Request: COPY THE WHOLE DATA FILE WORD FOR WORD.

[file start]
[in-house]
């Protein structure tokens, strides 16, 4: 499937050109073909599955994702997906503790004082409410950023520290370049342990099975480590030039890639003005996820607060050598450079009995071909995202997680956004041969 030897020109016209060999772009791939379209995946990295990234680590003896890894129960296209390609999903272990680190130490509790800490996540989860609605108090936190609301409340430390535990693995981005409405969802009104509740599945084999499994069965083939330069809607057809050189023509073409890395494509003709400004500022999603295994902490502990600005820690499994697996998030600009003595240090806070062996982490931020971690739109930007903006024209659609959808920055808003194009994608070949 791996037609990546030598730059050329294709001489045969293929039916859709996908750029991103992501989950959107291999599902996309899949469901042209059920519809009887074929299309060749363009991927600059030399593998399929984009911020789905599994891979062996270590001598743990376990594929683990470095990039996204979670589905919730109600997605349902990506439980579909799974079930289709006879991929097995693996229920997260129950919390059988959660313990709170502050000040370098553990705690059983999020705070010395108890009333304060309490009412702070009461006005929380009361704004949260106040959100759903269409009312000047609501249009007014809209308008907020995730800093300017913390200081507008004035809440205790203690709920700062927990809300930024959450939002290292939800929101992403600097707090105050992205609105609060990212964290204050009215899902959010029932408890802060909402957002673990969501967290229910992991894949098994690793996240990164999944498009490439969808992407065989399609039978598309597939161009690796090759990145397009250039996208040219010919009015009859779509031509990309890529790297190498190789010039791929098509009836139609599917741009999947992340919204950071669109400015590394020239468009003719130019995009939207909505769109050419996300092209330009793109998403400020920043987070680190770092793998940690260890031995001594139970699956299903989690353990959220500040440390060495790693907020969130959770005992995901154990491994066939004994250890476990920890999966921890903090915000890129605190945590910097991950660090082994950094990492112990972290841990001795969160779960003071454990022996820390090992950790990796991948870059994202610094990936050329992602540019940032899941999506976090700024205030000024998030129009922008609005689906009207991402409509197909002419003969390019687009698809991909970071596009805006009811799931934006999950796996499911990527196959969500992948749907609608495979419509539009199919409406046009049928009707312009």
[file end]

[in-house]
């Protein structure tokens, strides 16, 4: 499937050109073909599955994702997906503790004082409410950023520290370049342990099975480590030039890639003005996820607060050598450079009995071909995202997680956004041969 030897020109016209060999772009791939379209995946990295990234680590003896890894129960296209390609999903272990680190130490509790800490996540989860609605108090936190609301409340430390535990693995981005409405969802009104509740599945084999499994069965083939330069809607057809050189023509073409890395494509003709400004500022999603295994902490502990600005820690499994697996998030600009003595240090806070062996982490931020971690739109930007903006024209659609959808920055808003194009994608070949 791996037609990546030598730059050329294709001489045969293929039916859709996908750029991103992501989950959107291999599902996309899949469901042209059920519809009887074929299309060749363009991927600059030399593998399929984009911020789905599994891979062996270590001598743990376990594929683990470095990039996204979670589905919730109600997605349902990506439980579909799974079930289709006879991929097995693996229920997260129950919390059988959660313990709170502050000040370098553990705690059983999020705070010395108890009333304060309490009412702070009461006005929380009361704004949260106040959100759903269409009312000047609501249009007014809209308008907020995730800093300017913390200081507008004035809440205790203690709920700062927990809300930024959450939002290292939800929101992403600097707090105050992205609105609060990212964290204050009215899902959010029932408890802060909402957002673990969501967290229910992991894949098994690793996240990164999944498009490439969808992407065989399609039978598309597939161009690796090759990145397009250039996208040219010919009015009859779509031509990309890529790297190498190789010039791929098509009836139609599917741009999947992340919204950071669109400015590394020239468009003719130019995009939207909505769109050419996300092209330009793109998403400020920043987070680190770092793998940690260890031995001594139970699956299903989690353990959220500040440390060495790693907020969130959770005992995901154990491994066939004994250890476990920890999966921890903090915000890129605190945590910097991950660090082994950094990492112990972290841990001795969160779960003071454990022996820390090992950790990796991948870059994202610094990936050329992602540019940032899941999506976090700024205030000024998030129009922008609005689906009207991402409509197909002419003969390019687009698809991909970071596009805006009811799931934006999950796996499911990527196959969500992948749907609608495979419509539009199919409406046009049928009707312009």